During World War II, Orwell was kept out of active service because of his worsening health. He continued to contribute to the war effort through his writing and his broadcasts to India over the BBC. When his wife died in 1943 during a minor operation, Orwell left London and went to the Hebrides Islands with his adopted son. From November 1943 to January 1944, he worked on Animal Farm, which he published in 1945 as the war was coming to an end. His tuberculosis grew worse but his writing continued. He completed 1984, a political novel which he began in 1948 and saw published in 1949, just six months before his death on January 21, 1950, at the age of 46.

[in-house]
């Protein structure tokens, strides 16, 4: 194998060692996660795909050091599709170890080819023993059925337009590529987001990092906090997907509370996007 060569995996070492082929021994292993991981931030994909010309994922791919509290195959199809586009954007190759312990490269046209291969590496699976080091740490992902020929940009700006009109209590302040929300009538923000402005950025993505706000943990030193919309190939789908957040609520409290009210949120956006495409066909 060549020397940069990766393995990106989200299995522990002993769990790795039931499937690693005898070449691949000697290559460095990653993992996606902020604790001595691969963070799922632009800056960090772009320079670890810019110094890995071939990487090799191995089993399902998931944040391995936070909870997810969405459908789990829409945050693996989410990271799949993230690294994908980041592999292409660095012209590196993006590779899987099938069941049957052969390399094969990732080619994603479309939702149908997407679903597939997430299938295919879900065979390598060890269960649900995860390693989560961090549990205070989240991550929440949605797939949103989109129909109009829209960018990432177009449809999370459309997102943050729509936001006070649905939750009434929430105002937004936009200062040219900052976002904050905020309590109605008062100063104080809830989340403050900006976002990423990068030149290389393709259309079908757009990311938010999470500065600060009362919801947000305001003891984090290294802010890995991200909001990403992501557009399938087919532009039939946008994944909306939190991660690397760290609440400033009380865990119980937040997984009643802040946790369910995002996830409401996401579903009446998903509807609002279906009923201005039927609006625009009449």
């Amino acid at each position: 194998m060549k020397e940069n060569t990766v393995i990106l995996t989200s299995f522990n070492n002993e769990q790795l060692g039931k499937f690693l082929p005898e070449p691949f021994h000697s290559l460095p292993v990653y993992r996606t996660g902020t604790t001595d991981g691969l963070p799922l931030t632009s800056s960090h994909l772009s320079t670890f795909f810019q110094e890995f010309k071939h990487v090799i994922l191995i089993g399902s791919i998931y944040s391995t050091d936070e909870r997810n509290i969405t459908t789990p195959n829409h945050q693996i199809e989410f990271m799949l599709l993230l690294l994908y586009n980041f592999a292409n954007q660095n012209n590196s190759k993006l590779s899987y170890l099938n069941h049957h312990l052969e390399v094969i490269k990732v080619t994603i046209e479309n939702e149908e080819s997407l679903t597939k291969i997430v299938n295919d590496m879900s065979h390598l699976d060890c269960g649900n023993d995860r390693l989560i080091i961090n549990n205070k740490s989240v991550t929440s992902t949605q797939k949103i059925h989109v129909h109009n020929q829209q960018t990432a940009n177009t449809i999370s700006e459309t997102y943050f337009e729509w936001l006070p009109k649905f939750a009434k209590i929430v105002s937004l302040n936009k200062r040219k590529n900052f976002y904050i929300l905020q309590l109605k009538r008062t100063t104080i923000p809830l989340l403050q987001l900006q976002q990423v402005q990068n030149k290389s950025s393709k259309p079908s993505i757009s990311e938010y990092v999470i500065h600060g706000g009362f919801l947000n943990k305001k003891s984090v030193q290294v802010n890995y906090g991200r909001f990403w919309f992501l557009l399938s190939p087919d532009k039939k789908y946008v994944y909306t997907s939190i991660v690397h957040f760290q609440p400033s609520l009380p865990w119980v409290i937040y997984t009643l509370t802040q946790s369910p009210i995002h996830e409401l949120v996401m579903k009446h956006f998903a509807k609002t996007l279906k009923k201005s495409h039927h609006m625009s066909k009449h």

Estimated Reading Time

Animal Farm is a relatively short book of about 130 pages in 10 chapters. Each chapter is approximately 12 pages long. By breaking your reading time into five half-hour segments, two chapters at a sitting, you can read the book in three hours.